The US airstrike that killed Iranian military commander Qasem Soleimani, head of the elite Quds Force of Iran’s Islamic Revolutionary Guard Corps (IRGC) and widely considered as the country’s second most powerful man, has added fuel to the already highly charged situation in the Middle East.
In defending his order to launch the drone attack,?US President Donald Trump said Soleimani was “plotting imminent and sinister attacks on American diplomats and military personnel but we caught him in the act and terminated him”. He stressed, however, that the military action was aimed to “stop a war”, not to “start a war”.
Regardless of Trump’s explanation, Iran’s retaliation has become almost inevitable.
The only question seems to be whether or not Washington and Tehran will go for an all-out war.
As both the United States and Iran are now rattling their sabers at each other, all eyes are on the Strait of Hormuz, the strategically critical passage through which one-third of the world’s liquefied natural gas and nearly 20 percent of the world’s oil production are transported from the Persian Gulf to the rest of the world every day.
Since the Strait of Hormuz is so strategically important not only to the Middle East but also to the entire world, if it is blockaded during military clashes between the US and Iran, we may not be far away from Third World War.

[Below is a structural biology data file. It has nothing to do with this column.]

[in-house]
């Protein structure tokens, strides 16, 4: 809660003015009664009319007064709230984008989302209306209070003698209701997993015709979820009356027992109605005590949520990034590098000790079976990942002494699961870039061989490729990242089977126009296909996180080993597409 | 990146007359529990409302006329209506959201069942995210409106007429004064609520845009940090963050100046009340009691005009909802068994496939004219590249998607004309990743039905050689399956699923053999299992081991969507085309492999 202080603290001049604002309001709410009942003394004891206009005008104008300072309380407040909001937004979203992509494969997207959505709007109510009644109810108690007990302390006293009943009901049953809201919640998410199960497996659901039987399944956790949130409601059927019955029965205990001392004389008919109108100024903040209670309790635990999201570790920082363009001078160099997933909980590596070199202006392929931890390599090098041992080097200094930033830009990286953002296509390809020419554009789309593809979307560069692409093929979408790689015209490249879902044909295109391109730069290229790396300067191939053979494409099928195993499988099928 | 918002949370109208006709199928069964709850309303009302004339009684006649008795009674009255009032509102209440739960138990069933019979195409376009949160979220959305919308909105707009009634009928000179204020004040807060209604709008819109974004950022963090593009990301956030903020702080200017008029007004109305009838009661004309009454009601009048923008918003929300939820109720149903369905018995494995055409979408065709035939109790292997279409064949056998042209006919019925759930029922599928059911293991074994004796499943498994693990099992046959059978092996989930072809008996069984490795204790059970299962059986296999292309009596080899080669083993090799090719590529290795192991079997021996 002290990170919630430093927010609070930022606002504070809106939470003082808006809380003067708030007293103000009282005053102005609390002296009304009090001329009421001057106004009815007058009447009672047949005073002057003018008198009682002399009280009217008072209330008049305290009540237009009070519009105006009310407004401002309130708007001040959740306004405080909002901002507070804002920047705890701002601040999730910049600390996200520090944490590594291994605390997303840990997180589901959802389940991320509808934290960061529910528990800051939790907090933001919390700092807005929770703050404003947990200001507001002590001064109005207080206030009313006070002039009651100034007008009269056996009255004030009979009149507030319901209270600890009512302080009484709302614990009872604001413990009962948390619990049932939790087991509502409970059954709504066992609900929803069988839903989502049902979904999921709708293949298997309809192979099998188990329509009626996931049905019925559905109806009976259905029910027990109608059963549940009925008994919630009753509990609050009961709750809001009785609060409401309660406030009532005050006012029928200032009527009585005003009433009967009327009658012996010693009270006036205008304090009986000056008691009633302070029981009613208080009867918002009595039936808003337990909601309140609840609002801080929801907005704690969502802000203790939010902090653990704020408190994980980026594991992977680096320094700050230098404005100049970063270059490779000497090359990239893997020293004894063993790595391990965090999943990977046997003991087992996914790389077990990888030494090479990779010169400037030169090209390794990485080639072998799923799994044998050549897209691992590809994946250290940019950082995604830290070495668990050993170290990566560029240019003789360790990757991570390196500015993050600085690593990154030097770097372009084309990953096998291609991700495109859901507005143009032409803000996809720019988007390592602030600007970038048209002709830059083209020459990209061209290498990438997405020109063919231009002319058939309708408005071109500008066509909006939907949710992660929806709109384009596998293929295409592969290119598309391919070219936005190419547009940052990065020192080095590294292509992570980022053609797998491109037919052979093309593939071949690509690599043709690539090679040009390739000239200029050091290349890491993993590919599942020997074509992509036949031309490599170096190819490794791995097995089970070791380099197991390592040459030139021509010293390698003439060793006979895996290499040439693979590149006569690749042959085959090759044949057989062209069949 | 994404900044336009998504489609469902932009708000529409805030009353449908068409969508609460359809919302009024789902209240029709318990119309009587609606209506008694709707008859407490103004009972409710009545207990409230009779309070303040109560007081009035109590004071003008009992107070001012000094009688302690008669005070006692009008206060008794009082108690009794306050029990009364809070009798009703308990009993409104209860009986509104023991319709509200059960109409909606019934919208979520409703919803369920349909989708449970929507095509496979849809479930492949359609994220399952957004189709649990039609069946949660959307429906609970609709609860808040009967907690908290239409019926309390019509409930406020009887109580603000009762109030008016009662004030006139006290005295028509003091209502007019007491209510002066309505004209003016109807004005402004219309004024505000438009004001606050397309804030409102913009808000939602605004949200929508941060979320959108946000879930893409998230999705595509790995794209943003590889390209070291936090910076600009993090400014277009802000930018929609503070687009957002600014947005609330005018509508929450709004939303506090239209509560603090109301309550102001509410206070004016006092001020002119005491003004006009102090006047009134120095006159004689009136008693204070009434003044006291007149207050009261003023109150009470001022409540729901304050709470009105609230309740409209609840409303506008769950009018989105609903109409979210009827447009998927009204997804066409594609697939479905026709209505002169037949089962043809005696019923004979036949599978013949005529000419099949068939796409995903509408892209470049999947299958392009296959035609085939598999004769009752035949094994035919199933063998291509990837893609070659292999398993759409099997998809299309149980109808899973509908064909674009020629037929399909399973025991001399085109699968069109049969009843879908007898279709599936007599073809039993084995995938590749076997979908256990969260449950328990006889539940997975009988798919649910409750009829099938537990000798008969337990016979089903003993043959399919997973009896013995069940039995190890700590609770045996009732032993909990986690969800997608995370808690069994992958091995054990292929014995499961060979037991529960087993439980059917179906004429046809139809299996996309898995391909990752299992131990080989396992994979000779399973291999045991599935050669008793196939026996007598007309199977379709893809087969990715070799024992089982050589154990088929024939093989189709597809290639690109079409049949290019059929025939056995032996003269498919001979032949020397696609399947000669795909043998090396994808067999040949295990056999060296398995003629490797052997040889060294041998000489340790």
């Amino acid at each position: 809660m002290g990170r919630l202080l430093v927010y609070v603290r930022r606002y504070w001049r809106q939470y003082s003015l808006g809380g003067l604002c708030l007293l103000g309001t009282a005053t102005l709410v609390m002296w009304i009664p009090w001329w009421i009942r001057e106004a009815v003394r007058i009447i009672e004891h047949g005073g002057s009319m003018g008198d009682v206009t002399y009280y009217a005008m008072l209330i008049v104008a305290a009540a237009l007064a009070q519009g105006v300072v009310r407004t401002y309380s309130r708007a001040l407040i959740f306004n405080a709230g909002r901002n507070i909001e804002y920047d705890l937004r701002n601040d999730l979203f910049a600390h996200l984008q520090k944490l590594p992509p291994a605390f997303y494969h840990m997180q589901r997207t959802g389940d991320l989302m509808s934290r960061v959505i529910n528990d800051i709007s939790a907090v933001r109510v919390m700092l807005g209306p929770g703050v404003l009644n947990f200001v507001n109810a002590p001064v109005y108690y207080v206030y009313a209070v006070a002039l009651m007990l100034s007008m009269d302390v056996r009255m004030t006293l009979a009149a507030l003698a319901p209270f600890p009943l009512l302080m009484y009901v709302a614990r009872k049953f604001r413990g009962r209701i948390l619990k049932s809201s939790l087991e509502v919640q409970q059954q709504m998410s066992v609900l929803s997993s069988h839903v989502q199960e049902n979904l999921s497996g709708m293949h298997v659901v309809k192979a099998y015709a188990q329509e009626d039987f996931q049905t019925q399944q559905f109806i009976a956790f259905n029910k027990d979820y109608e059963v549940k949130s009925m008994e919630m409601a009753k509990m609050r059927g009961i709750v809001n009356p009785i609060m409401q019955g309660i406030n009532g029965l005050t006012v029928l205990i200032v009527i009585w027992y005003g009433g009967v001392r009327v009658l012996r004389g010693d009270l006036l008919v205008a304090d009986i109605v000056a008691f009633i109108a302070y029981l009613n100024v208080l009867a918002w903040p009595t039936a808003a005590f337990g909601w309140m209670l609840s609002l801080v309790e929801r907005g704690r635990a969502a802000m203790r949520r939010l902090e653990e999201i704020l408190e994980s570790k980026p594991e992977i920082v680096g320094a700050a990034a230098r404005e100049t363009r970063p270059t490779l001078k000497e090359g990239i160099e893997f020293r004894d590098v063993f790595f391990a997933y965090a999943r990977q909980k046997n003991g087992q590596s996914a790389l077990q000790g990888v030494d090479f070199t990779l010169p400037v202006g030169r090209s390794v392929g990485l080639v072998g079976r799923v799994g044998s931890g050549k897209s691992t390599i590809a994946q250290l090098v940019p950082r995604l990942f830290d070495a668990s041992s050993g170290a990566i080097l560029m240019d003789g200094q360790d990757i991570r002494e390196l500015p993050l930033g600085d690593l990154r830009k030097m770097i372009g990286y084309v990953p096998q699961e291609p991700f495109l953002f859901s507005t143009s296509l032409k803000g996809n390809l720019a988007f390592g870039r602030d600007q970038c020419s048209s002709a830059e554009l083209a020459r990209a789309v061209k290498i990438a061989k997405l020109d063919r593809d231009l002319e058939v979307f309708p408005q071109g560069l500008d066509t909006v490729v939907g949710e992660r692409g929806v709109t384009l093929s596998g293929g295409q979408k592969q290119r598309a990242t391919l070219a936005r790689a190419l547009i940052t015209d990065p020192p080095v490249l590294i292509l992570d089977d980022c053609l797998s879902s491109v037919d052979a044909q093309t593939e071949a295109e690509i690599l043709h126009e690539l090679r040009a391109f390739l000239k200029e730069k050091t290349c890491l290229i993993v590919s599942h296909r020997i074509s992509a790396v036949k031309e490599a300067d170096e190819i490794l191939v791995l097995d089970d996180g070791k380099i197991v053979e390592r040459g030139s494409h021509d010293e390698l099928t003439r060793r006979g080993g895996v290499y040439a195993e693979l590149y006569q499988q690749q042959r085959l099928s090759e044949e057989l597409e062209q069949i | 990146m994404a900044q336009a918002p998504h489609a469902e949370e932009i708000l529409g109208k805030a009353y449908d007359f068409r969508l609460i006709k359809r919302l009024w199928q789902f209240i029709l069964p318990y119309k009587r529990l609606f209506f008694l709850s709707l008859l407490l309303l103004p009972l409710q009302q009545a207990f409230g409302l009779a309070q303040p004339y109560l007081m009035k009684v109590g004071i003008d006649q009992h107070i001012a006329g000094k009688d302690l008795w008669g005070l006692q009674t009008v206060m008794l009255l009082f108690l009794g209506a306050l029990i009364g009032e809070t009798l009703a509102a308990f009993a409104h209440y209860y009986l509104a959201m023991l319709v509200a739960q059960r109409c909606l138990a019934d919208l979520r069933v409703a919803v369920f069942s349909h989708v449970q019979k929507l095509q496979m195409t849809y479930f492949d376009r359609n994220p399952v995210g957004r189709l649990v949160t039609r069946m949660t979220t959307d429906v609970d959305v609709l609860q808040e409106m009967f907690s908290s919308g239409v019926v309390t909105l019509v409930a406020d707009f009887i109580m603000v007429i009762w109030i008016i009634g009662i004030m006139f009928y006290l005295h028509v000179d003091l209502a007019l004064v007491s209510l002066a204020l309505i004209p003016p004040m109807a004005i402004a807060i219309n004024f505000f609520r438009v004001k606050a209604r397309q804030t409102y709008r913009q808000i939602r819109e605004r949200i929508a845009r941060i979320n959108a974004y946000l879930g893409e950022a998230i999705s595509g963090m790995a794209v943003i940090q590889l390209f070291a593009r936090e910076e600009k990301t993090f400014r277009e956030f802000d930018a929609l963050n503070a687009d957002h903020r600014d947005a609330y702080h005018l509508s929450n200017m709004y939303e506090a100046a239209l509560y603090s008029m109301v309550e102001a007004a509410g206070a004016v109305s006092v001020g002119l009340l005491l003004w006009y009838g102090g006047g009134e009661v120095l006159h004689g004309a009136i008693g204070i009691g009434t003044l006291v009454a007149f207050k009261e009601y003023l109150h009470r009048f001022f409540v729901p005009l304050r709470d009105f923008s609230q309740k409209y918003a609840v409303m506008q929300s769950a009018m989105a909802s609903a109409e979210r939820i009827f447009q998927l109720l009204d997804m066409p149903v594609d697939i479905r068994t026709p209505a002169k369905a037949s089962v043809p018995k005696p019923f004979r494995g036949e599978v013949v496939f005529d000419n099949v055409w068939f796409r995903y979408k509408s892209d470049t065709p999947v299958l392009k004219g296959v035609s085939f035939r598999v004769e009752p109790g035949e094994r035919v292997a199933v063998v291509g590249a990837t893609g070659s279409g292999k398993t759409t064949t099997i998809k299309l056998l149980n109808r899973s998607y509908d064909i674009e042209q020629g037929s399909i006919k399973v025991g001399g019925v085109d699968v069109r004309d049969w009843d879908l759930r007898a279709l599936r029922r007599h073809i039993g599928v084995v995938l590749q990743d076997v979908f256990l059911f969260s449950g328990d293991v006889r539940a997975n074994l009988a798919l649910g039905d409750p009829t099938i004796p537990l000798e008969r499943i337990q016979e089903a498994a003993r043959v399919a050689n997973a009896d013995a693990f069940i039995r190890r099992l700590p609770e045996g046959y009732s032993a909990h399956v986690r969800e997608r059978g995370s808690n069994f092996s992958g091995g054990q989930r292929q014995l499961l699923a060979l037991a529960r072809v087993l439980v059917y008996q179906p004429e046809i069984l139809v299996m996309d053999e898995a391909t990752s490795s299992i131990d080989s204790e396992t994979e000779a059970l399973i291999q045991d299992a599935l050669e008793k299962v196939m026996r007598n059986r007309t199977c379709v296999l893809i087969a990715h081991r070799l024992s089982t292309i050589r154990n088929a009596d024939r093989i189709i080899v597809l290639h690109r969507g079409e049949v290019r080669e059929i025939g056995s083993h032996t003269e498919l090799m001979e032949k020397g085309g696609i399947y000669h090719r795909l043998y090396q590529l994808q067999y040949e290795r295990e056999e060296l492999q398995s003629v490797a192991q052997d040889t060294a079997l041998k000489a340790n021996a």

And perhaps it is because the Strait of Hormuz is so significant that Iran, which badly wants to break out of US sanctions, held a joint naval drill with Russia and China between Dec. 27 and 30 last year.
According to Iranian Navy Commander Rear Admiral Hossein Khanzadi, the joint exercise had been strategic for Iran as it showed Iran could form a coalition with Moscow and Beijing against Western coalitions.
So far China is adopting a relatively cautious stance on the imminent crisis in the Persian Gulf.
Chinese Foreign Minister Wang Yi has spoken out against the abusive use of military force in international relations and urged Washington to resolve the crisis through dialogue.
But Wang also suggested that China and Russia enhance their strategic communication in the face of the developing situation in the Middle East.
Apparently, Beijing doesn’t want Washington to go to war with Tehran because it will always be in its best interests for peace and stability to be maintained in the Middle East; Iran is a major player in the Belt and Road Initiative and China is Iran’s top trading partner.
If unfortunately, the US and Iran do go to war, it might be inevitable for Beijing to take sides with Tehran along with Moscow in defense of its Belt and Road Initiative.
This article appeared in the Hong Kong Economic Journal on Jan 6
Translation by Alan Lee
[Chinese version 中文版]
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